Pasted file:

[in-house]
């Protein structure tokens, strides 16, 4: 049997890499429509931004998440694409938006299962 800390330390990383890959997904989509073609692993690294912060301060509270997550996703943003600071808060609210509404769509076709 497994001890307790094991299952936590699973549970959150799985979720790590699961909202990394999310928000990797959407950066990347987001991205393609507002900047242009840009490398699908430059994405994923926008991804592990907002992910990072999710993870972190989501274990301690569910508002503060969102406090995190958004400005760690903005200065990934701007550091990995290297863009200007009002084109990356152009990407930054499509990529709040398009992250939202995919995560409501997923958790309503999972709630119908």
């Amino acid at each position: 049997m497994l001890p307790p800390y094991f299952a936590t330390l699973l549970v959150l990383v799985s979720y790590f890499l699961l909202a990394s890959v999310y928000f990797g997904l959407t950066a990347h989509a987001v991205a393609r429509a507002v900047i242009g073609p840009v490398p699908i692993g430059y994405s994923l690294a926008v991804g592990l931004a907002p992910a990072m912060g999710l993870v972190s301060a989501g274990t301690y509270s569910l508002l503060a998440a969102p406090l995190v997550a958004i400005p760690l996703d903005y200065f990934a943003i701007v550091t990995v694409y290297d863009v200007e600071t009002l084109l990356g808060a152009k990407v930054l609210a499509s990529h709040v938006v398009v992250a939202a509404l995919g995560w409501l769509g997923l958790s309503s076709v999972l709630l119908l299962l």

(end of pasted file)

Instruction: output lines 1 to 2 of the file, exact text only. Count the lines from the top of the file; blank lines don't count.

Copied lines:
[in-house]
């Protein structure tokens, strides 16, 4: 049997890499429509931004998440694409938006299962 800390330390990383890959997904989509073609692993690294912060301060509270997550996703943003600071808060609210509404769509076709 497994001890307790094991299952936590699973549970959150799985979720790590699961909202990394999310928000990797959407950066990347987001991205393609507002900047242009840009490398699908430059994405994923926008991804592990907002992910990072999710993870972190989501274990301690569910508002503060969102406090995190958004400005760690903005200065990934701007550091990995290297863009200007009002084109990356152009990407930054499509990529709040398009992250939202995919995560409501997923958790309503999972709630119908």